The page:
In this chapter, Tolstoy reminds us of the often surreal nature of history, with this rather tangential tale of Balashov and his encounter with Napoleon’s brother-in-law Murat.
It’s tangential in that it doesn’t involve any of our main characters, but it’s quite relevant in that the entire fate of Russia waits in the hands of this one man trying to get through to see Napoleon and he’s finding himself either waiting around on the timing of French soldiers who are treating him with the utmost contempt, and then finally having strange conversations with Murat.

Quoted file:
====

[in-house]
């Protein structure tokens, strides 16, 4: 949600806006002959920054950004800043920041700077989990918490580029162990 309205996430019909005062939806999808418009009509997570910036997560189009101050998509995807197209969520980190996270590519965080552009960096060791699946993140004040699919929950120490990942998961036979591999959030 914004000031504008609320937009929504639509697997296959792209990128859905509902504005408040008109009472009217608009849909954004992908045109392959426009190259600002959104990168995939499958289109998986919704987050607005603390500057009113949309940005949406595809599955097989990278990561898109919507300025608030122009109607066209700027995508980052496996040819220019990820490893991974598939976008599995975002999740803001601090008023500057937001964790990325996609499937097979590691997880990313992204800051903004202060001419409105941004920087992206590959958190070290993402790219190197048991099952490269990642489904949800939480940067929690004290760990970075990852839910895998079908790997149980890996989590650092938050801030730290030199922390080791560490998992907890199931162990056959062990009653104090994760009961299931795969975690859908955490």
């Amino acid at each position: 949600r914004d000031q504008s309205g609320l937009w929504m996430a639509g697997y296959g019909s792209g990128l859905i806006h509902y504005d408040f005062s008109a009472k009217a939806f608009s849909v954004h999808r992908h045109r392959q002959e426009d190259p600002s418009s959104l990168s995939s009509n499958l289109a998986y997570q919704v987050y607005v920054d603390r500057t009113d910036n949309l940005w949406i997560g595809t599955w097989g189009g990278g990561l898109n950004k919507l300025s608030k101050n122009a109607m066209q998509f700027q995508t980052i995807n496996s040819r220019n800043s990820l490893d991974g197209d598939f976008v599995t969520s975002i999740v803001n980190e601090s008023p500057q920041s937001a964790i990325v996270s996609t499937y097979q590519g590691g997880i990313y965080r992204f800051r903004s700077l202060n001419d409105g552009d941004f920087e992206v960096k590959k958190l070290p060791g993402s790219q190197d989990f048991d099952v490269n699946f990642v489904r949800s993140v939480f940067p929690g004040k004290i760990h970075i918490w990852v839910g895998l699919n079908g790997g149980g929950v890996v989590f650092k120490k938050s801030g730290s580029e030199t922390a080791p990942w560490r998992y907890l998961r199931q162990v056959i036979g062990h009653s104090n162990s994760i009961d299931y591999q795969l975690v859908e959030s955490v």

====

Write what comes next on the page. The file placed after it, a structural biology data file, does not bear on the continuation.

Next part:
There’s a sly sense of humour in this chapter, as Murat tries to distance himself from what is going on, as if it’s not in his hands – and I think the classic line that sums it up is when Murat is recorded as speaking “in the tone in which servants speak who are anxious to remain on friendly terms though their masters have quarrelled.”
War is a crazy time . . .